Friday, September 26, 2008

The Mexico City Metro

Note: This is a guest post from Chris. It’s also an old post – I wrote it in a notebook a month ago, when Matt was in Cuernavaca with the computer, so it covers impressions from my first several weeks here.

22 August 2008.

Matt has been suggesting that I write a blog entry on the Mexico City Metro for a while. Now that I’m a veteran – I’ve been riding it to and from the archives for about three weeks now – I feel equipped. The Metro is one of Mexico City’s greatest accomplishments as a modern metropolis. Its many arms extend to the far reaches of the city. It is clean, it is cheap – 20 cents with unlimited transfers versus $2 in Chicago – and it is relatively efficient. Essayist Alma Guillermoprieto notes that it survived a major earthquake in the 1980s with nary a buckle.

But the Metro also symbolizes the crime and danger of Mexico City. Guidebooks warn against pickpockets and suggest that lone women may attract “unwanted attention.” Women themselves are more explicit. Women from the provinces who have spent time in Mexico City warned me against the subway, because men “touch you.” Between that and numerous warnings to skip the Metro at peak hours, I was extremely nervous about hopping on for my first ride.

So it was a surprise to me that I actually enjoyed my commute. I started riding the Metro before the universities were back in session for the fall, which eased me in nicely – my first week I always got a seat in the car. After that, the subway trains have been more crowded with young people joking loudly, flirting delicately, making out, sleeping, doing crosswords, eating breakfast, and applying makeup.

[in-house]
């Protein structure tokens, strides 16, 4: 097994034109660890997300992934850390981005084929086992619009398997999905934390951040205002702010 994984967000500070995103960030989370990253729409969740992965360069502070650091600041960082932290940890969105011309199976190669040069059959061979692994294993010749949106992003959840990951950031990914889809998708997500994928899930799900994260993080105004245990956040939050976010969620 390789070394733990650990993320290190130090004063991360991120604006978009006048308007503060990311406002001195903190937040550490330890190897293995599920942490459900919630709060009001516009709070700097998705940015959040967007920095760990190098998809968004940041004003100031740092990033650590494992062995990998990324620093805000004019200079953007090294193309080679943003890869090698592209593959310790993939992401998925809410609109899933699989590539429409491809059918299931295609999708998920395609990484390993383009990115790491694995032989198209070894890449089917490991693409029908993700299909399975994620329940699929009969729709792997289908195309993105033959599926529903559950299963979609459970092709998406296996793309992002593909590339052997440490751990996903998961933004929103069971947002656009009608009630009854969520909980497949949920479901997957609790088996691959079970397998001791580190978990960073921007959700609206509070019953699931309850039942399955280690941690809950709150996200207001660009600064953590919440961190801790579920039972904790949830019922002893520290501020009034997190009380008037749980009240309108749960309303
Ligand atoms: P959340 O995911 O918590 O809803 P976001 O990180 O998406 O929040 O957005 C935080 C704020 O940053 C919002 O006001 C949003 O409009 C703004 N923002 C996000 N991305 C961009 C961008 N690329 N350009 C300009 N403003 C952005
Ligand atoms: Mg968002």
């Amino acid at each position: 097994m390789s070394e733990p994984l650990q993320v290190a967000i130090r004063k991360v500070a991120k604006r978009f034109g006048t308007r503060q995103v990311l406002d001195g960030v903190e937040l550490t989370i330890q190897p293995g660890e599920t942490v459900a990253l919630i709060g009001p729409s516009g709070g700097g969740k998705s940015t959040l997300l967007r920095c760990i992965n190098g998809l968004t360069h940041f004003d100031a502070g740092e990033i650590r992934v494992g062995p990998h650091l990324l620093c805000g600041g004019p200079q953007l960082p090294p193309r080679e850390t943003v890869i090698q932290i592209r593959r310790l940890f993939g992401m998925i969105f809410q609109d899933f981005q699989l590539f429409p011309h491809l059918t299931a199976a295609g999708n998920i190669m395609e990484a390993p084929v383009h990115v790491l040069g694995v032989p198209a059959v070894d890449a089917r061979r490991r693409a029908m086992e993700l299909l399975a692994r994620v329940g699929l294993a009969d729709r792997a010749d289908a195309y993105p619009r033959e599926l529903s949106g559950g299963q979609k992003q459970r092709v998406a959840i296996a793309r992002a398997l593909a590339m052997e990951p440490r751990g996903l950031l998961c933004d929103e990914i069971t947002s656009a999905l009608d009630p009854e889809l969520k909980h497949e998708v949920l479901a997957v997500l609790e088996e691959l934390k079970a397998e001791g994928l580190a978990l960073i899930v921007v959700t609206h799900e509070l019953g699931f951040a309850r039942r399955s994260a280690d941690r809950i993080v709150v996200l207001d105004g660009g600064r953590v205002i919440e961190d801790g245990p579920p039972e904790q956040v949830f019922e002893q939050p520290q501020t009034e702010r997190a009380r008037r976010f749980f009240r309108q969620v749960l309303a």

Like in Chicago, it’s fun to ride public transportation, because you encounter a broader cross-section of people than you would in the small circuit of your daily activities. Unlike Chicago – or, I should say, unlike my narrow slice of weekend red lie rides, the Metro seems to burst with activity, even in the morning when half the passengers are drowsing.

First, outside the stop, you encounter stands selling magazines – including one, prominently displayed, called Tetas (Tits) – and stands with fresh-squeezed, fresh-blended fruit juices and snacks of all kinds. On the first step down, there’s someone selling “Metro,” the tabloid newspaper for commuters. Ten steps down, a girl has spread an array of gum and breathmints and other small candies in the corner of the landing. Fifteen steps down sits an old man, facing away from the entering commuters, holding out a cowboy hat to ask for change. At the bottom of the stairs is the “official” metro stop snack shop, then the ticket window where you throw 4 pesos under the glass and say “2, please,” and the woman slides you two tickets while continuing her chat with her neighbor. You rush with everyone else toward the turnstiles, thrust your ticket in the slot, and rush down another flight of stairs, past some art on display in glass cases.

My stop, Copilco, is decorated with murals, so as I wait for the train I look at the designs on the walls. When the train comes, I jump on and look for a seat. No luck, so I sling my backpack to my front and grab an overhead handrail.

Then, depending on how groggy I feel, I space out out the window or begin to furtively watch the other passengers. A young man in a suit with a bright colored tie looks like he’s reading a legal brief. The woman next to him is grading students’ papers. Oh and what’s that delicious smell? The woman seated below me is quietly eating a tamale.